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Understanding an Lp(a) Diagnosis: Gail’s Story

At age 30, Gail Titus found herself scared, bewildered, and heartbroken. Her father had a fatal heart attack at the age of 58. She wondered if the same thing might happen to her, but she convinced herself it wouldn’t. She never smoked. She wasn’t overweight like her father had been. She wasn’t worried about heart disease.  However, this wasn’t the end of her family’s health scares. When Gail was 37, her paternal cousin was diagnosed with peripartum cardiomyopathy, a rare form of heart failure that can occur late in pregnancy. After Gail’s cousin gave birth to a beautiful daughter, a cardiologist discovered that her cousin had elevated lipoprotein “little a,” or Lp(a).  Elevated Lp(a) levels are an independent risk factor for cardiovascular disease. The cardiologist encouraged her cousin to tell as many relatives as possible – elevated Lp(a) is genetic and runs in families.

Gail discovered that she also had high Lp(a).

She was prescribed niacin, but she stopped taking it because of her concerns about side effects, including severe flushing. A few years later, she discovered during a physical that her LDL-cholesterol, or “bad cholesterol,” was high.  While Gail’s doctor recommended that she try various statins over the years, she did not take them – she wanted to tackle her high cholesterol through diet and exercise. At 45, Gail joined a gym, where she worked with a personal trainer and a nutrition coach to get fit. Her LDL-C fluctuated between normal and abnormal levels and her Lp(a) went unmonitored. A month after she turned 58 – her father’s age when he had his fatal heart attack – Gail suffered a retinal artery occlusion, or eye stroke, in her left eye. Her vision was only impaired temporarily and no permanent damage was done to her retina, but she began to take her high Lp(a) levels a lot more seriously. Now, she works with a large medical team, including a primary care doctor, a functional medicine doctor, an ophthalmologist, a retinal specialist, a lipidologist, a vascular neurologist, and a cardiologist. Gail was also clinically diagnosed with familial hypercholesterolemia, or FH, based on her family history, along with untreated LDL-C of 199, and corneal arcus.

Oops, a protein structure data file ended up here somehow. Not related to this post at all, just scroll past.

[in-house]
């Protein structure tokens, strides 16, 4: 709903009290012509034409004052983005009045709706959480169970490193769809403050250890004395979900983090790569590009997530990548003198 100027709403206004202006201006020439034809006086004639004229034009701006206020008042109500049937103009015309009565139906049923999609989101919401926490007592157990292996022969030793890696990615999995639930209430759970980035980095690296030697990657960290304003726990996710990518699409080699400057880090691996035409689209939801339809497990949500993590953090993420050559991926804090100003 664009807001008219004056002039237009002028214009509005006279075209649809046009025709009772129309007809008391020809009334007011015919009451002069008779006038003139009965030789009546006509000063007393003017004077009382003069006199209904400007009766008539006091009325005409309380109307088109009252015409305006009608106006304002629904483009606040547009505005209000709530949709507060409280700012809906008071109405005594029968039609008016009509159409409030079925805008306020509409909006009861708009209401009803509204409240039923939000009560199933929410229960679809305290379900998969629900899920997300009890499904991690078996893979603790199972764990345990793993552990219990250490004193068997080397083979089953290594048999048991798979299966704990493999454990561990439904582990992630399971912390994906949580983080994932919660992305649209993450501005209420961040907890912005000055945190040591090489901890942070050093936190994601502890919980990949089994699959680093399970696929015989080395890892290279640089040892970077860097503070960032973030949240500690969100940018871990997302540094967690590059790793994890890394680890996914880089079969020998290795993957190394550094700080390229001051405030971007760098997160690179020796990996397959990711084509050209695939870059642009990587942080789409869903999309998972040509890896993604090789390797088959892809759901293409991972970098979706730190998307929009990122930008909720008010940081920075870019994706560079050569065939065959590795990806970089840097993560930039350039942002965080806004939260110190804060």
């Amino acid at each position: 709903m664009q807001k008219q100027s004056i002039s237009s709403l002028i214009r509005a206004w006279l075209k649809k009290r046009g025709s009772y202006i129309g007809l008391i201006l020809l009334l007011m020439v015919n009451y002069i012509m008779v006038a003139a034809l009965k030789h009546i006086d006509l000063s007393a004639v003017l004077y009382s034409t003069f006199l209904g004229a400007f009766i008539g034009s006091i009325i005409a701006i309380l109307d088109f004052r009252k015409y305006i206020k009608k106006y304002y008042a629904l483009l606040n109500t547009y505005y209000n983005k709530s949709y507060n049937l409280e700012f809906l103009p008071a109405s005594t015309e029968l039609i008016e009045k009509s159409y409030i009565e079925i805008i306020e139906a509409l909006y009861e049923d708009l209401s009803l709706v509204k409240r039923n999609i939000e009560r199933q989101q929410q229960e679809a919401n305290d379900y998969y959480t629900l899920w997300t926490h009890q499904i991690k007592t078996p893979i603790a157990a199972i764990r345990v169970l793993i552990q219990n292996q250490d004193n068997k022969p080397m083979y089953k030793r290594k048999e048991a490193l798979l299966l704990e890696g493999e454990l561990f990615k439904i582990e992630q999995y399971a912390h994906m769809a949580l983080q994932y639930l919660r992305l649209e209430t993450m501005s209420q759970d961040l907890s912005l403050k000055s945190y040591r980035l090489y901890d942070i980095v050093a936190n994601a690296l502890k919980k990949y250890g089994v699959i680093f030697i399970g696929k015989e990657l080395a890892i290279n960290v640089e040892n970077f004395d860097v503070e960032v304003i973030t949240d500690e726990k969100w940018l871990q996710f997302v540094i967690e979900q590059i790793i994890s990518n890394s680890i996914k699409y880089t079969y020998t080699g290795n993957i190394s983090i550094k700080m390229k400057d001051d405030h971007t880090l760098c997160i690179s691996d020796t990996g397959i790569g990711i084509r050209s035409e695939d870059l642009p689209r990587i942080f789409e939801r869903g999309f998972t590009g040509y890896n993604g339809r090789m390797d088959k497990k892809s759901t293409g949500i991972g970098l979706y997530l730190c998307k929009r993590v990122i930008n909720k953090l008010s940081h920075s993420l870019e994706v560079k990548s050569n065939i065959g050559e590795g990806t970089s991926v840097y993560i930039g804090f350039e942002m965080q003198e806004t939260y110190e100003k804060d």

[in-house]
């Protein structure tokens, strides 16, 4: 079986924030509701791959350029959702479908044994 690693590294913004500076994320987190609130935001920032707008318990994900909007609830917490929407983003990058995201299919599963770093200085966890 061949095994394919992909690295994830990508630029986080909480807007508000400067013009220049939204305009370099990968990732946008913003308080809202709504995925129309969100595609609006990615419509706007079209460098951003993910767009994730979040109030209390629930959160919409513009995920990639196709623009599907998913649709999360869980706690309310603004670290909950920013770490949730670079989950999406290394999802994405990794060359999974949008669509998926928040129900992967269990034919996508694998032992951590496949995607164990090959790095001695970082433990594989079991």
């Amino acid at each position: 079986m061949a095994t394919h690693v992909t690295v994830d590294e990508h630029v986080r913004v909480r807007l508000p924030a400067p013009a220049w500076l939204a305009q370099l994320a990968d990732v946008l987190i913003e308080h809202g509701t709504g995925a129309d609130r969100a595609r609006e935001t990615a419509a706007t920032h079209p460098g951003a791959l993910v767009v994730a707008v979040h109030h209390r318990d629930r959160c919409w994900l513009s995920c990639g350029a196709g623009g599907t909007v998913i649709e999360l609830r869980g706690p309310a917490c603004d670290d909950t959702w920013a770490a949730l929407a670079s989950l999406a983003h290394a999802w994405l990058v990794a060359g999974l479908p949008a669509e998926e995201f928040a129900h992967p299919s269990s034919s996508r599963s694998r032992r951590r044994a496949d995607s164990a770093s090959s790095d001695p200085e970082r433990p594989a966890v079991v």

She’s fully committed to her treatment, and she’s glad she found the Family Heart Foundation. 

“I am grateful to the Family Heart Foundation for connecting me with educational resources and a lipid specialist who can help me manage my FH and high Lp(a),” Gail says. “The support I receive from their online community and ability to connect with other individuals living at risk for heart disease has helped me understand I am doing what I can to manage my heart disease risk. I am proud to be an Advocate for Awareness with the ability to reach out to my family members, friends, acquaintances and others to spread the word about FH and Lp(a), as knowledge is power.” If you’re concerned about your levels of Lp(a), the Family Heart Foundation is excited to help you. Here’s how to get started

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